Our History


Organized Methodism began in Tremont in early 1891 when Rev. Alonzo Smith and seven Methodists organized the First Methodist Episcopal Church which struggled to survive. They worshipped in the former Congregational Church which was given to them by the Congregationalists whose strength had declined and in discouragement had closed the church. In 1904 a move was made to a new sanctuary with 58 members. On June 9, 1929 a new pipe organ was dedicated. It was rebuilt in 1965 and remains in use today. Growth in the Church dictated building additions and remodeling in 1953 and 1984. In 1989, a Child Care Center was opened in the basement of the Church. It served children aged 2 through 5th grade until its closure a few years ago.

In 2004, the congregation moved across the street to a new worship space on West Pearl Street. The original pipe organ was moved and remains in use at our new facility. In the fall of 2019, the 1904 building which was beyond repair was demolished. We have new parking where it stood. A new addition, the Family Life Center, opened in spring 2020 for multi-purpose space, a kitchen, hospitality area, and a youth area. 


Pastor’s of Tremont United Methodist Church

  • Rev. Alonzo Smith, 1891

  • Rev. Wesley Britton, 1892

  • Rev. F.A. McCarthy, 1894

  • Rev. J.W. Denning, 1898

  • Rev. L.F. Zinser, 1899

  • Rev. O.I. Truitt, 1901

  • Rev. John May, 1904

  • Rev. Robert A. Cummins, 1905

  • Rev. George Davies, 1906

  • Rev. Vincent Aton, 1907

  • Rev. Arthur J. Jolly, 19010

  • Rev. W.F. Kettlekamp, 1914

  • Rev. E.E. Mecham, 1917

  • Rev. W.W. Howard, 1918

  • Rev. A.E. Ioder, 1919

  • Rev. Charles Smith, 1922

  • Rev. E.E. Diffenbaugh, 1923

  • Rev. Fred E. Kern, 1925

  • Rev. Varney Jacobs, 1928

  • Rev. Wade Smith, 1931

  • Rev. Paul Meredith, 1933

  • Rev. D.M. Hasbrouck, 1937

  • Rev. Seldon L. Myers, 1939

  • Rev. David Melton, 1948

  • Rev. Fred Menze, 1957

  • Rev. Ronald Colton, 1959

  • Rev. George Harjes, 1963

  • Rev. Carl Fox, Jr., 1966

  • Rev. Roscoe G. Marks, 1969

  • Rev. Robert L. Pitsch, 1974

  • Rev. A. Donald Sorenson, 1985

  • Rev. David L. Walls, 1991

  • Rev. Keith C. Ferguson, 1994

  • Rev. J. Wesley Wilkey, 1999

  • Rev. Pat Gareau (Associate Pastor)
  • Rev. Chet Travis, 2006

  • Rev. Molly Spence-Hawk (Associate Pastor), 2011

  • Rev. Dan Perry, 2013

  • Rev. Cathy Clark (Associate Pastor), 2016

  • Rev. Larry D. Frank, 2018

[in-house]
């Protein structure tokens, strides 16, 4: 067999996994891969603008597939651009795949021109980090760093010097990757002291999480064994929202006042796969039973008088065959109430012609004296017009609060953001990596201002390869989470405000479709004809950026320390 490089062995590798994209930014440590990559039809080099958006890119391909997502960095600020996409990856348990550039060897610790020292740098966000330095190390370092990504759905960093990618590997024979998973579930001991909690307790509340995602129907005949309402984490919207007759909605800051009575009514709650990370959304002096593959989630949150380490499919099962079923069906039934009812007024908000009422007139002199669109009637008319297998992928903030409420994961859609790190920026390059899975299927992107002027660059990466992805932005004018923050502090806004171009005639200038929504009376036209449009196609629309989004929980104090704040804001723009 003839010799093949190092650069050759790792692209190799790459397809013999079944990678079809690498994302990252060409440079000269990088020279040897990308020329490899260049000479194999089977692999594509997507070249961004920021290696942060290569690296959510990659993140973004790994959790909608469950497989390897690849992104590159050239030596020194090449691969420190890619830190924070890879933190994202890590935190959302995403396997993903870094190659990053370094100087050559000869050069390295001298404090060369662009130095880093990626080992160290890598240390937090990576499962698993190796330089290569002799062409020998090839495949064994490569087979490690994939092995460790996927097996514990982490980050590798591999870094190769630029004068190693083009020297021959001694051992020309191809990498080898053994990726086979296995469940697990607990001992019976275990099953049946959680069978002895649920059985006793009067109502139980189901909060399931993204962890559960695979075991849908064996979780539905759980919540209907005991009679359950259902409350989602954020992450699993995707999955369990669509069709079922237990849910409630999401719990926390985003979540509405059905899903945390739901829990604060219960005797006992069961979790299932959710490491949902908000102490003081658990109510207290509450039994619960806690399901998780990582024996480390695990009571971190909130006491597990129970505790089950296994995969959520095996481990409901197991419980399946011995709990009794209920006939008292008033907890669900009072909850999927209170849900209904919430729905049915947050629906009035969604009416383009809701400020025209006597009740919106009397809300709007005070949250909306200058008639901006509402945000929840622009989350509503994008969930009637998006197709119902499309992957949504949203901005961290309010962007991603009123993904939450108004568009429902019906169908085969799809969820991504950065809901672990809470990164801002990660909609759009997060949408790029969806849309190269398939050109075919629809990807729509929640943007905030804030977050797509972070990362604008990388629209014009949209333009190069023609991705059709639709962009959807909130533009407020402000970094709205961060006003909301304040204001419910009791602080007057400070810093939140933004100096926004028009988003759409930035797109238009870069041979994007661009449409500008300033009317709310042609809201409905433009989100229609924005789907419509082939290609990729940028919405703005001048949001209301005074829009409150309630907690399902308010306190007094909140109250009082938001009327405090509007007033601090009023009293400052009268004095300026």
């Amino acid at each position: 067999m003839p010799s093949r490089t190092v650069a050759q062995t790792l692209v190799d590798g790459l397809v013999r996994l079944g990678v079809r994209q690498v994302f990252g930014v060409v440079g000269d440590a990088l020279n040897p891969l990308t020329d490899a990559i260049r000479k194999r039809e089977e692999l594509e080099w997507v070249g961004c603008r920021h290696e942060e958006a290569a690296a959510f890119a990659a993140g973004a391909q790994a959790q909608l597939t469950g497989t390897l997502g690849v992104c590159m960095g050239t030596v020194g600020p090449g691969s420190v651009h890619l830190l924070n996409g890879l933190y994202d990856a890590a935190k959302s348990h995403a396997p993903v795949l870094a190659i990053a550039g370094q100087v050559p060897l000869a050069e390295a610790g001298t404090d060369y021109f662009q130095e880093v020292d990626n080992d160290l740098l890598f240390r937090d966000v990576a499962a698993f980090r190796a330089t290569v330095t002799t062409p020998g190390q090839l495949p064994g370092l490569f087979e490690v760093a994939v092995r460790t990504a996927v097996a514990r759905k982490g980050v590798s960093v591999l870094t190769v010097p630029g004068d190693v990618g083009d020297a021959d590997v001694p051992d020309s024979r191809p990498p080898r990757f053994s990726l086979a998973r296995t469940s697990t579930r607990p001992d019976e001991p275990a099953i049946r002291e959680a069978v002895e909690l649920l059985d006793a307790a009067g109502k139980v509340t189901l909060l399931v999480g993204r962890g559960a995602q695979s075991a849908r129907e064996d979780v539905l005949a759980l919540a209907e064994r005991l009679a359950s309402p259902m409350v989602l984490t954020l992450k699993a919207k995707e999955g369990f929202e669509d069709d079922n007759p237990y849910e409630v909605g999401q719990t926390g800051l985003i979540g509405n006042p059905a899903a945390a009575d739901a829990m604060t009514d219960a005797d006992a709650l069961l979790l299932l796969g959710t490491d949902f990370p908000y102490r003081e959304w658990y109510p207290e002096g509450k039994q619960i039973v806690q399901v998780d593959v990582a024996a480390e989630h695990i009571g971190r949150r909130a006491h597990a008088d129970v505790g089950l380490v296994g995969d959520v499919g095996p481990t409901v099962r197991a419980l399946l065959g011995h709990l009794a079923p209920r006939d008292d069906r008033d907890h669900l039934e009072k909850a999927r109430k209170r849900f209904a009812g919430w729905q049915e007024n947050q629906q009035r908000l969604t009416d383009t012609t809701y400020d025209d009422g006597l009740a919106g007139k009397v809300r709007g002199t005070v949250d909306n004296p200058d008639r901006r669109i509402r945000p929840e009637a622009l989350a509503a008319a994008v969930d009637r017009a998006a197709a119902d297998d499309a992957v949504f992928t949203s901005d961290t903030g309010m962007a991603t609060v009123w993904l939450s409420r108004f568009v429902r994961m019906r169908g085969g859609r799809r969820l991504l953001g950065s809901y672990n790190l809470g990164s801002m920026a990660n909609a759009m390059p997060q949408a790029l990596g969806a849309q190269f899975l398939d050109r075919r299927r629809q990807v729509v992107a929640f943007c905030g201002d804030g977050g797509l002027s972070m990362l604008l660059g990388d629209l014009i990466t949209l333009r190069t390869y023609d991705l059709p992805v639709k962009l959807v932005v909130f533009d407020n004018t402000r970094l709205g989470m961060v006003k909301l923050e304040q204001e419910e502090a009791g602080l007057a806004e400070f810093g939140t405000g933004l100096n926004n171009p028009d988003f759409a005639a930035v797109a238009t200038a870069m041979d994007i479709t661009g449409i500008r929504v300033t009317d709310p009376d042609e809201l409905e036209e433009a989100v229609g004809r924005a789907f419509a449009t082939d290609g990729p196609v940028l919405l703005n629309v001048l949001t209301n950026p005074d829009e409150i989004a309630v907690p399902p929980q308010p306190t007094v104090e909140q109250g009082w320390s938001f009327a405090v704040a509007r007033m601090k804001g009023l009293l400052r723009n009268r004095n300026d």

Our Church is rich in history and fortunate to have had concerned members with foresight, commitment and dedication to God. We are united for the purpose of worshipping God and making disciples who make disciples. We press on toward the future together!

What is a United Methodist?

In the words of John Wesley (1703-1791)  “a Methodist is… one who loves the Lord his God with all [their] heart, with all [their] soul, with all [their] mind, and with all [their] strength.”

John Wesley was an ordained Anglican priest.  At a prayer meeting in London on May 24, 1738, he had a powerful spiritual experience which inspired him to become the first teacher of “Methodism.” Rev. Wesley wrote: “I felt my heart strangely warmed.  I felt I did trust in Christ, Christ alone, for salvation; and an assurance was given me that He had taken away my sins, even mine, and saved me from the law of sin and death”

The United Methodist church is grounded in the life, death and resurrection of Jesus Christ. Methodism traces its history from the early Christian church, through Roman Catholicism and the Protestant Reformation. After John Wesley’s experience in 1738, he set out with his brother Charles to form societies of “Methodists,” so called because the members followed a daily routine of religious observance and social work.  In America, itinerant lay preachers spread the gospel and Wesley’s teachings to the settlers.  After the American Revolution a separate church was formed, the Methodist Episcopal Church.  Other Wesleyan denominations also formed.  In 1968 the Evangelical United Brethren church and Methodist Church join to form The United Methodist Church. Today we are the third largest Christian denomination in the United States.